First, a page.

Developing a Sixth Sense for Melody

June 9, 2014
share

WHY DO SOME BASSISTS PLAY MORE MELODICALLY THAN OTHERS? It’s not that they possess a 6th sense—a mysterious talent channeled only by mystics and bass gods. Their well-kept secret? They’ve mastered the fundamentals of music technique and theory. Melodic bassists have a good command of wide interval jumps—6ths and 7ths—and these large intervals make for compelling, melodic lines. Intervals are the building blocks of music, and you can improve your playing by learning to use intervals in a musical way.

Intervals of 6ths and 7ths usually require crossing over two strings, or shifting positions, so they are harder to grab on the fingerboard than smaller intervals like 2nds, 3rds, 4ths, and 5ths. But the 6th interval is useful to have under your fingers all over the bass. Practice large intervals and you’ll develop your 6th sense for melodic playing!

There are two types of 6ths that you should know. The interval of a major 6th can be determined from any note by counting up or down nine half-steps (Ex. 1). The interval of a minor 6th is found by counting up or down eight half-steps (Ex. 2). Play a major scale in broken-6th intervals, and you’ll see and hear that some of the intervals are major 6ths and some minor 6ths (Ex. 3).

Bass lines, solos, and chords can all be analyzed by the relationships between intervals. Intervals that are played successively (one after the other) are called melodic intervals, horizontal intervals, or linear intervals. Two notes played simultaneously, such as the notes in a chord, or in a double-stop on the bass, line up vertically and are described as a harmonic interval or vertical interval.

A minor 6th interval can also be named an augmented 5th, depending on the key signature and how accidentals are used. For example, a C7#5 contains a minor-6th interval between the notes C and G#. An Fm7 chord also has a minor-6th interval between the notes C and the Ab above it; the G# and Ab in both chords are the same pitch, but are written differently to fit the harmonic construction. Similarly, the minor-6th interval sounds the same, whether it is C to G# or C to Ab. The Ab and G# are called enharmonic equivalents (two spellings of the same note). The intervals C to Ab and C to G# are both minor-6th intervals, even though the notes are spelled differently, and the notes function differently in each chord.

You can play any scale in 6ths, like the E harmonic minor in Ex. 4. Apply this exercise to some of the scales you already have under your fingers. If you’re used to playing scales up and down diatonically or in 3rds, this exercise will force you out of your comfort zone and into a world of melodic leaps and bounds.

The inversion of a 6th interval yields another melodic friend of ours, the 3rd. Example 5 shows that the major 3rd interval (notated as “3”) between the notes C and E, when inverted, becomes a minor 6th (m6) interval between the notes E and C. The minor 3rd (m3) interval between the notes C and Eb, when inverted, becomes a major 6th (6) interval between the notes Eb and C.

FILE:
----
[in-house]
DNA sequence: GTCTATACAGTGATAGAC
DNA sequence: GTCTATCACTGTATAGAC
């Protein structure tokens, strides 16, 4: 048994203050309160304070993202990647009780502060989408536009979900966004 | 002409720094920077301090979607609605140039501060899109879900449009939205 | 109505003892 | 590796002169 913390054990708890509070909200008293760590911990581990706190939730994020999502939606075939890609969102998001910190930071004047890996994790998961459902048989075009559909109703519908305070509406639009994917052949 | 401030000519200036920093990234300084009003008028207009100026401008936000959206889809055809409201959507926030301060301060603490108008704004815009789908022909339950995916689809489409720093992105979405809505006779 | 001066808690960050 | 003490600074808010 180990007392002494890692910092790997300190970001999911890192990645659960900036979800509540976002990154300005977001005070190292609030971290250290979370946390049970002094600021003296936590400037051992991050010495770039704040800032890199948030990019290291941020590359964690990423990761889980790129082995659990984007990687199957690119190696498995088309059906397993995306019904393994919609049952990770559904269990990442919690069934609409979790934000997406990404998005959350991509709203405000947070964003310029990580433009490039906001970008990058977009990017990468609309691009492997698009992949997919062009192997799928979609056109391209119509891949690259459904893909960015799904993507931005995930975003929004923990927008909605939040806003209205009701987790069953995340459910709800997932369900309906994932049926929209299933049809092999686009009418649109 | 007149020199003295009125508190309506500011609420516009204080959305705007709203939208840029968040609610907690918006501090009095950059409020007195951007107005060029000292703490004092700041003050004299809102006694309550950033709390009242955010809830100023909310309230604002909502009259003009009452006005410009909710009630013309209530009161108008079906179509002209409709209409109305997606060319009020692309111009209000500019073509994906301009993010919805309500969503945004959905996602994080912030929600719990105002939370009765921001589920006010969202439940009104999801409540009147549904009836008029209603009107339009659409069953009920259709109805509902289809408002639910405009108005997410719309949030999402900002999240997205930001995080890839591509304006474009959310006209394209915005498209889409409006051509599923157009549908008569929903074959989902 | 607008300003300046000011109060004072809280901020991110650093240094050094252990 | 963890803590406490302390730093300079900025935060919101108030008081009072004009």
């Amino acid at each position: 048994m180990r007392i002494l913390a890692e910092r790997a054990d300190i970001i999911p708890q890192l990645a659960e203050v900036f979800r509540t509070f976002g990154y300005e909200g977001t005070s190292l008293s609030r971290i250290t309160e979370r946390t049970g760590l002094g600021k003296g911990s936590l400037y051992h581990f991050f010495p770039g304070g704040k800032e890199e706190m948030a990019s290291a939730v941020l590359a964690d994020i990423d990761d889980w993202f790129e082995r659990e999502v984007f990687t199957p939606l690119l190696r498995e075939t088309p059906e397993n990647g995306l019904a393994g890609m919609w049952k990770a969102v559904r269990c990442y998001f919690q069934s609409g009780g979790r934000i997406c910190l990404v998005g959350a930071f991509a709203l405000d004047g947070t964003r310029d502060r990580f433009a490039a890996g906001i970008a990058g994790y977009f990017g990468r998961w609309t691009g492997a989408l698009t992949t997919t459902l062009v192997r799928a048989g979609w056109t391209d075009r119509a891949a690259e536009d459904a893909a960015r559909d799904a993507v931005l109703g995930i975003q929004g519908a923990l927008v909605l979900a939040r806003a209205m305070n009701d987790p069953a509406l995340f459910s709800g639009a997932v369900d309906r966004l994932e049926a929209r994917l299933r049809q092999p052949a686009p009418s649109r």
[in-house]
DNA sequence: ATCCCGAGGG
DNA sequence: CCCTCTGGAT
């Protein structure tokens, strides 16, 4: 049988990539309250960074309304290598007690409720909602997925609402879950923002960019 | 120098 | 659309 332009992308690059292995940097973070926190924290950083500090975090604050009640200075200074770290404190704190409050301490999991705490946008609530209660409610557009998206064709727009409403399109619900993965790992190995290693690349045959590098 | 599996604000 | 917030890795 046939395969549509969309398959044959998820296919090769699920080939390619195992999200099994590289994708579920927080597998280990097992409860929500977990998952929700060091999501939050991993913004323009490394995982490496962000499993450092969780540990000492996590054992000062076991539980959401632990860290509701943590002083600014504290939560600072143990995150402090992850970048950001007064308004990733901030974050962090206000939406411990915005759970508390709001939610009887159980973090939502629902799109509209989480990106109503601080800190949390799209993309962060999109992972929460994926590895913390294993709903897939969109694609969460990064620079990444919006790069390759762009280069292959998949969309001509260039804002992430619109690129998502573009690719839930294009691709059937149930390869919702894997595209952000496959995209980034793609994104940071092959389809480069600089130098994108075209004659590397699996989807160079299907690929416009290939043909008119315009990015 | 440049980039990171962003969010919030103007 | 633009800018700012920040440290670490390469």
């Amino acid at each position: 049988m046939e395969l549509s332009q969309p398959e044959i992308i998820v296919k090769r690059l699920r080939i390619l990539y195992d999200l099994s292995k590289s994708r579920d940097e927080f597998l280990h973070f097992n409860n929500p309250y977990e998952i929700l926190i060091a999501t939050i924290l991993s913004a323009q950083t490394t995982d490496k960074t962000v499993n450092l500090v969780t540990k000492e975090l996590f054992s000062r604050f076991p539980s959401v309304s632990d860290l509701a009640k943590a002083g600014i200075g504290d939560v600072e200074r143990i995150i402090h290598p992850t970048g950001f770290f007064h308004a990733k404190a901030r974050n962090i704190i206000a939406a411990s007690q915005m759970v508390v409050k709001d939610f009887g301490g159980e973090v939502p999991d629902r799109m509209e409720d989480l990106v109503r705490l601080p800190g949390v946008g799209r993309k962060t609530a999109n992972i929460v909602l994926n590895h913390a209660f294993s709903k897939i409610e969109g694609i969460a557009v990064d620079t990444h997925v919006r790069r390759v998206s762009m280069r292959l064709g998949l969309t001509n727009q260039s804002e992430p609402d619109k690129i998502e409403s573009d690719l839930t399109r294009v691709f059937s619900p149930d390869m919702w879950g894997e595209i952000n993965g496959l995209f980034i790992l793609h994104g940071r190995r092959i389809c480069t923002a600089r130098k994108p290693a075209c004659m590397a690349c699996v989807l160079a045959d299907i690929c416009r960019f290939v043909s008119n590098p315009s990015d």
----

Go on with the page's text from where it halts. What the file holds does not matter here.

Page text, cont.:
Example 6 is an excerpt from my solo on the Bb blues “Misterioso” [Live at the Nachbar, Bass Lion 2008, bass solo starts at 3:40]. Alto saxophonist Jacob Duncan ends his solo with a quote of the original Thelonious Monk melody, which is based on 6th intervals. For my bass solo, I pick up on Duncan’s idea and play the entire first 12 bars only using intervals of major and minor 6ths. I use two proven devices for building an interesting solo: quoting from the melody, and repeating musical phrases. I am referring to the original melody, but also altering some of the rhythms for a surprise effect. The glue that holds this solo chorus together is the combination of minor-6th and major-6th intervals.

Learning to play melodic bass lines and solos is not hard, once you’ve mastered some basic technical and theoretical material. By using 6th intervals in your lines and solos, you’ll open up your playing, and become known as a melodic bassist. Develop your 6th sense!

 

Learn To Recognize 6th Intervals

Many common songs begin with an interval of a major 6th or minor 6th. You can train your ear to recognize these intervals by listening to songs and recognizing the first interval of the melody. Start by singing the interval to any of these melodies; then pick up your bass and match the pitches. This is great ear training on a very practical level.

Songs Beginning With Major 6th Ascending
“All Blues”
“Days of Wine and Roses”
“Misterioso”
“My Bonnie Lies Over the Ocean”
“Speak Low”
“Soul Man”
“Take the A Train”
“When Sunny Gets Blue”
NBC Theme

Songs Beginning With Minor 6th Ascending
“In My Life”
“Manhã de Carnaval”
“The Entertainer”

Comments

comments powered by Disqus

Featured

No records found

Search Gear

Reader Poll

What's your take on keyboard bass?


See results without voting »